Prisoner's Defence. I went to the wine vaults, the corner of Compton-street. I there saw the prosecutrix; the prosecutrix, I and Mrs. Bailey, drank together. The prosecutrix called for a quartern of rum; we went to another public-house; we all got intoxicated. I took the bundle to Mrs. Barclay's, and there I left it with her. I was intoxicated almost as much as the prosecutrix.

NOT GUILTY .

First Middlesex Jury before Mr. Recorder.

167. SUSANNAH YARNELL was indicted for feloniously stealing, on the 18th of December , a counterpane, value 7 s. a pair of sheets, value 18 s. three blankets, value 1 l. two looking-glasses, value 27 s. four curtains, value 24 s. a pound weight of feathers, value 2 s. and a flat iron, value 6 d. the property of Thomas Twinam , in a lodging-room .

THOMAS TWINAM . I am in the medical line ; I live at No. 50, Kingsland road, Shoreditch. The prisoner was a lodger of mine; she had the one pair of stairs room; she came on the Saturday, and went away on the Wednesday following. She had almost emptied the bed before she took the things away, and when I asked her what she had done with my things, she said she had pawned some and sold the rest.

The Prisoner said nothing in her defence.

Confined one year in the House of Correction , and fined 1 s.

First Middlesex Jury, before Mr. Recorder.

168. WILLIAM PAGETT was indicted, for that he, on the 13th of October , was servant to Henry Wyatt , and was employed and entrusted by him to receive money for him; and that he being such servant, so employed and entrusted, did receive and take into his possession for and on account of his said master the sum of 29 l. 8 s. 6 d. and that he afterwards feloniously did embezzle, secrete and steal the same .

HENRY CHARRINGTON . I am the landlord of the Cock public-house, Snow-hill. I am a customer to Mr. Wyatt. On the 13th of October I paid the prisoner 29 l. 8 s. 6 d. on account of Mr. Wyatt his employer.

HENRY WYATT . I am a brewer in Shoe-lane. The prisoner was clerk to me; he was employed to receive money on my account; when he came home at night, he was to give me an account of the monies he had received in the day.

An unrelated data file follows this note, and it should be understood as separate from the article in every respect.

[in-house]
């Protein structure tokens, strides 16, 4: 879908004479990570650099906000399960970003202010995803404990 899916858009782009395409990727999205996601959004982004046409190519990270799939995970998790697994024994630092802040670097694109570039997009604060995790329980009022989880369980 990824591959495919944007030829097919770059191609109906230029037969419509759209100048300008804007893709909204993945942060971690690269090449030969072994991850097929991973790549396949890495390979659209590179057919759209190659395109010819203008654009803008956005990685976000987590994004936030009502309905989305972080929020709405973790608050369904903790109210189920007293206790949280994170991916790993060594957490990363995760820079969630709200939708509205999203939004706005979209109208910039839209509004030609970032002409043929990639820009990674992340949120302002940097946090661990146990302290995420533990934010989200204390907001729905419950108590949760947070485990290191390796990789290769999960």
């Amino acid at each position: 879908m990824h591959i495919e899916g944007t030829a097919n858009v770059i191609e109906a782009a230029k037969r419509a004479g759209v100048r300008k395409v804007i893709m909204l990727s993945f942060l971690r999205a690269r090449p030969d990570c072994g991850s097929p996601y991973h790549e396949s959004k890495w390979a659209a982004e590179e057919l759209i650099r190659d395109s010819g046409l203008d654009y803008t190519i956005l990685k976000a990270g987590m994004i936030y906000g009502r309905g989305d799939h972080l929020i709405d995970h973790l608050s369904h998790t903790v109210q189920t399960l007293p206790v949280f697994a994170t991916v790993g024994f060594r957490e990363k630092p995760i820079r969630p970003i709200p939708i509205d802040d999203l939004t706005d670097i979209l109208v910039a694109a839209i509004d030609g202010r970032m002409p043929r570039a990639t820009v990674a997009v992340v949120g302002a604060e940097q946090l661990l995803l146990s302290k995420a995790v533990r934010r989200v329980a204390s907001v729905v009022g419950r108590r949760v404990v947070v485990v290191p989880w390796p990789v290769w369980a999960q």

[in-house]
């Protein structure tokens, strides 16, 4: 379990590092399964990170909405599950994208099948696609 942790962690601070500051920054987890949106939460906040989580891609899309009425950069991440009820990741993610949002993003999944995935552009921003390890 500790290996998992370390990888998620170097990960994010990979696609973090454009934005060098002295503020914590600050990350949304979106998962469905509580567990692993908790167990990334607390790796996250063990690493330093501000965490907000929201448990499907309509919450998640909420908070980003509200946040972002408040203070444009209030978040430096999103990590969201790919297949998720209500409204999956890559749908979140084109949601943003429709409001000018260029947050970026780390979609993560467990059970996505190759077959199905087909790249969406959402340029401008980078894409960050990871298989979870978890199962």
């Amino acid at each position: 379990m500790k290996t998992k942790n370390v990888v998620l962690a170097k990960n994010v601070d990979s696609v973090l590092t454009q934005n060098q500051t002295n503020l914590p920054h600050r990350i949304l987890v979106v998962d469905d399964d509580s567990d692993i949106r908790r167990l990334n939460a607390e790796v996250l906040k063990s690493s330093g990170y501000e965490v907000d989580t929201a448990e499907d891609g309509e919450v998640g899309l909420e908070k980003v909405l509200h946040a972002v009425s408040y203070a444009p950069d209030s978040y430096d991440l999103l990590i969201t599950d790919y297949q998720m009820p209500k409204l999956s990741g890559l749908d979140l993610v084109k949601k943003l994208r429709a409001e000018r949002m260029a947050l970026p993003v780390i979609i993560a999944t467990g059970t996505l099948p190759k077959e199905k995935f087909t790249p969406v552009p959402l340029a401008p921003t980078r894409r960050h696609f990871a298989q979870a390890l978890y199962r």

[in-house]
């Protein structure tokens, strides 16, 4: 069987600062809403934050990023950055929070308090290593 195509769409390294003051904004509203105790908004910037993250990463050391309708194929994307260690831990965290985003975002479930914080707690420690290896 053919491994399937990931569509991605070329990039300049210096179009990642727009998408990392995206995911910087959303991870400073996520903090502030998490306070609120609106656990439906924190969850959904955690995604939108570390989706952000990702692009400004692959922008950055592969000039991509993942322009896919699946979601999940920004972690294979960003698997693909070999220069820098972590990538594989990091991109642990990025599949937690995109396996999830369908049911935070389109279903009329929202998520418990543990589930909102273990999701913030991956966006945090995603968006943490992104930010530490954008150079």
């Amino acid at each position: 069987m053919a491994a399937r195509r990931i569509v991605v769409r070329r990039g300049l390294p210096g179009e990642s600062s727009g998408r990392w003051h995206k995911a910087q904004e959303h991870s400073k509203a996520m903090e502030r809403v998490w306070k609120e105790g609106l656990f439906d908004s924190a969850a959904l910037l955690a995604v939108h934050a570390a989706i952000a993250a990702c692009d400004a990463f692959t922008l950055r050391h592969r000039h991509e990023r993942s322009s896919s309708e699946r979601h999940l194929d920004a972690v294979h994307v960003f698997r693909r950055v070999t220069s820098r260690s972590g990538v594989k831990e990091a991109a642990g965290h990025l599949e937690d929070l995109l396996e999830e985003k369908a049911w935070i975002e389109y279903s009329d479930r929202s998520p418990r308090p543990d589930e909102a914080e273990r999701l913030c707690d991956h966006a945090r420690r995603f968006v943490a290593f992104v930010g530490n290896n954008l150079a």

Q. Did the prisoner give to you any account, on the 13th of October, of the 29 l. 8 s. 6 d. received of Mr. Charrington - A. Not to me.

THOMAS SPENCER . I am a clerk of the prosecutor; it is my duty to make entry of the money brought home by the prisoner.

Q. On the 13th of October did you receive the sum of 29 l. and a fraction of the prisoner - A. I never received any money at all, nor do I see any such entry in the book.

Mr. Wyatt, junior. Q. Did the prisoner account to you of this sum of 29 l. 8 s. 6 d - A. He did not.

The Prisoner left his defence to his counsel, called three witnesses, who gave him a good character.

GUILTY , aged 37.

Transported for Seven years .

First Middlesex Jury before Mr. Recorder.

169. WILLIAM SMITH was indicted for feloniously stealing, on the 17th of February , 170 yards of lustring, value 70 l. and 100 yards of serge, value 30 l. the property of Thomas Hayward .

GEORGE HAYWARD . I am superintendant to Thomas Hayward , weaver , in Coleman-street. I sent a parcel of goods directed to Elizabeth Baldwyn , Church-street, Liverpool. I directed it myself. I delivered it at the Swan and Two Necks in the office myself.

Q. What were the contents of that parcel - A. Upwards of 100 yards of lustring; the lustring was worth 70 l. and the serge was worth 30 l. After I delivered it at the office, I heard the coach had been robbed. I have seen some of the goods that were in that parcel, the lustring, at Mr. Wilson's shop, Crown-street, Finsbury-square; he is an umbrella maker; it was umbrella silk.

Q. What day of the month was it when you packed up this parcel - A. On the 8th of September, and some time in November I saw some part of the lustring at Mr. Wilson's shop.

THOMAS CROSSBY. I live in Seward-street, Old Artillery-ground. About ten months ago the prisoner brought me two pieces of lustring to dispose of for him.

Q. Are you sure it was before September last - A. I am sure I cannot say; it might be in October. I sold the lustring for 5 s. a yard to Mr. William Wilson ; the prisoner told me he dealt at auctions, and by that means he could get things cheaper than the value.